The internet has a few things to say here. First of all, these fascinating contemporary press accounts give conflicting information about the incident. was the main cigar green or red? They also give more information about Bernard Miserey: he was a bookseller aged 25. The army engineer refuses all publicity. the sole explanation given at the time (that it could have been the moon) is pithily dismissed by the great French ufologist Aimé Michel: “This notion has the indisputable merit to gather several miracles worthy to interest at the same time the astronomers (the Moon seen towards the North) and the psychiatrists (telepathic lie). Come on.” The moon at the time was just rising, and showing a waning crescent; it was probably not firing off luminous red flying saucers.

ufoinfo.com reports (the headline “encounters with aliens on this day” does not fill me with confidence, though) that a UFO had been seen in Vernon the year before, again in August. thecid.com has a little more on this – a number of UFOs were seen at a “military facility”(the nature of this facility is not given). that page is illustrated with a picture of a UFO, but with no caption it is hard to tell how relevant it is.

It is perhaps of note that Vernon has been in the business of manufacturing rocket and jet engines since 1947; another aspect of the 1954 case is that the UFO was close to the largest body of water in the immediate region; the apparent affinity for bodies of water by UFOs has been noted in the literature before.

So to summarise: a half-page article in the UFO casebook does just enough to get the main facts across, and a search of the internet, using the article as a starting point, fills in the rest and puts some kind of context around it.

“We are not alone”

UFO Casebook was a recurring feature in the magazine, and as its name indicates it simply presented classic cases, with only a slight dusting of opinion. Charles Bowen (author of The Humanoids and longstanding editor of Flying Saucer Review) wrote them all, and each case is illustrated with crayon drawings that successfully convey the main points. This first edition features three incidents which I shall cover in the next three entries; one is obscure but interesting; another is one of the most famous cases of all. But let’s begin with a case from 1954, one of ufology’s finest vintage years.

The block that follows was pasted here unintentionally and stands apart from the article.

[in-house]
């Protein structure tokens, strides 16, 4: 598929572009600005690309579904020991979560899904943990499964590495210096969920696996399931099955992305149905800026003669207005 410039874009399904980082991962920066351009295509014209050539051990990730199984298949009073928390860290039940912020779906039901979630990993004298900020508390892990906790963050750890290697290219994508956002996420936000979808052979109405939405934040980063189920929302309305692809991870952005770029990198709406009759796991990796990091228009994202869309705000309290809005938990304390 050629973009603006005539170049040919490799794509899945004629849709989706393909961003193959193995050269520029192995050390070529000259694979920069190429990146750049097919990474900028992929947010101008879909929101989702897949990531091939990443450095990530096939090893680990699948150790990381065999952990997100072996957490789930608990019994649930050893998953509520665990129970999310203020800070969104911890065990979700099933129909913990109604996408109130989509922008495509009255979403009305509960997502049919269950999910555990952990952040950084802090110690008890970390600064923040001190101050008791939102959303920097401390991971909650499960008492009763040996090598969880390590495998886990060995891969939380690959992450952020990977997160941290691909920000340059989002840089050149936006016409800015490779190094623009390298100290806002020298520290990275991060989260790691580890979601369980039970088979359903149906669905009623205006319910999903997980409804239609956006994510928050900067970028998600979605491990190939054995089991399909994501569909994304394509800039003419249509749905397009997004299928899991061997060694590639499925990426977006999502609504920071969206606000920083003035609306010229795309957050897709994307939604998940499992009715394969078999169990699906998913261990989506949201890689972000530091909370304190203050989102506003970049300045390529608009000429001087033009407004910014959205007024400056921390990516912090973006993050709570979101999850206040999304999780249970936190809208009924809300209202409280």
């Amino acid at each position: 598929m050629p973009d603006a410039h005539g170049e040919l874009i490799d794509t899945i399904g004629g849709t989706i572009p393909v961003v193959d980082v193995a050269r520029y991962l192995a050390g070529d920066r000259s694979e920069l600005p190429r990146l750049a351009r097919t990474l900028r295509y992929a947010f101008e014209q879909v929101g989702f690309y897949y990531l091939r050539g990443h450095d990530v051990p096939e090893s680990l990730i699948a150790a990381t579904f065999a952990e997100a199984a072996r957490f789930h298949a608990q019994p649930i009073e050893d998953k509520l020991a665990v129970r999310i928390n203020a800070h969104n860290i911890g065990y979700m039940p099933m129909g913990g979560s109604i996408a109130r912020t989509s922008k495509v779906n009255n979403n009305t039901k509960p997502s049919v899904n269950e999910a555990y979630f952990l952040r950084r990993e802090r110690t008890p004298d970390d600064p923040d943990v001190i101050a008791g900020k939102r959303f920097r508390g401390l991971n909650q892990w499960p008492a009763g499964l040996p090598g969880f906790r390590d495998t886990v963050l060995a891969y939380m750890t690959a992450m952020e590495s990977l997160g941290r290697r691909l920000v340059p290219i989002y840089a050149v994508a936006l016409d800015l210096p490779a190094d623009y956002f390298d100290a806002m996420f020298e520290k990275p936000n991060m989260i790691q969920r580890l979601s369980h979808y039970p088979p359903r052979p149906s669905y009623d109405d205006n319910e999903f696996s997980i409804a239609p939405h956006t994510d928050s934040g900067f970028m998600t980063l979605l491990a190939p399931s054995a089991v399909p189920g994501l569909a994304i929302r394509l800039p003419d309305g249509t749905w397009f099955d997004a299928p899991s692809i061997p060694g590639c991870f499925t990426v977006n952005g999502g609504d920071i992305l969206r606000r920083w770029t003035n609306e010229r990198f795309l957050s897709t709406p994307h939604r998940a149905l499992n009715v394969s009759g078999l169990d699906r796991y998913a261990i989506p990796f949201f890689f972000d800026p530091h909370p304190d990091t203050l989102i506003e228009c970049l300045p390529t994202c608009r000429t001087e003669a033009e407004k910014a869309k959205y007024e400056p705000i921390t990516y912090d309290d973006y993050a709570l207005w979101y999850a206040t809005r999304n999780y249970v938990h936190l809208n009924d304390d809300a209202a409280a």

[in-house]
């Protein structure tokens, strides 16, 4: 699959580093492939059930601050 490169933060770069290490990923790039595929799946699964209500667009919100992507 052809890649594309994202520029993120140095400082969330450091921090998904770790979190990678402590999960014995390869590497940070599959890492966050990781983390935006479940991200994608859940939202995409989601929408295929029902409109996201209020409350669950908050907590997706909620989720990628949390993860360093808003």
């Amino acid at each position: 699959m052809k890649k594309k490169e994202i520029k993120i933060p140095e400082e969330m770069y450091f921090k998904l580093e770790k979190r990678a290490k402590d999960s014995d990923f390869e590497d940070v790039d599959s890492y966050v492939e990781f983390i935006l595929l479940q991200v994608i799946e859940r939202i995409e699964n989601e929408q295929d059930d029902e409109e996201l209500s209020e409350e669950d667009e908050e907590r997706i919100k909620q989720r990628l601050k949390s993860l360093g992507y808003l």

“We are not alone”: radar-visual, Atlantic Ocean off Labrador, 29 June 1954

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The UFO seen by Captain James Howard and the crew and passengers of the BOAC Stratocruiser Centaurus on 29 June 1954 was not a saucer, or a disc; it was, astonishingly, a shape that kept changing shape…

Howard drew some of the shapes he saw the object take: a delta wing, a telephone handset and a pear. (the shapes could – just- be an odd-shaped but stable object seen from different angles, of course). What it most reminded him of was a swarm of bees, presumably due to its changing aspect and the group of six smaller objects attending and finally merging with it. Perhaps it was a flock of birds, but the shiny and metallic look of the object (as described in the magazine; this page has him describe it as a black silhouette with a “clear edge”) would rather indicate against this.

It was an unusual radar-visual case in that more than one radar set was involved – on the Stratocruiser, on the Sabre jet sent to intercept the UFO, and presumably from ground control, who had ordered Howard to hold his position for half an hour just before he saw it, although the article itself doesn’t confirm this last possibility. It is a pity that there was only one camera on board the Centaurus, and that its owner slept through the whole thing.

So what else can be said about this? NICAP doesn’t like it much, (“This is not a good Unknown”) and Caelestia argues closely that the object was a mirage – explaining its sudden vanishing act. Howard himself felt it was a real flying craft, and as someone who flew real flying craft for a living, perhaps his view has some merit. Mirages certainly present bizarre and misleading images, and this is the most probable answer to case with many interesting sides to it.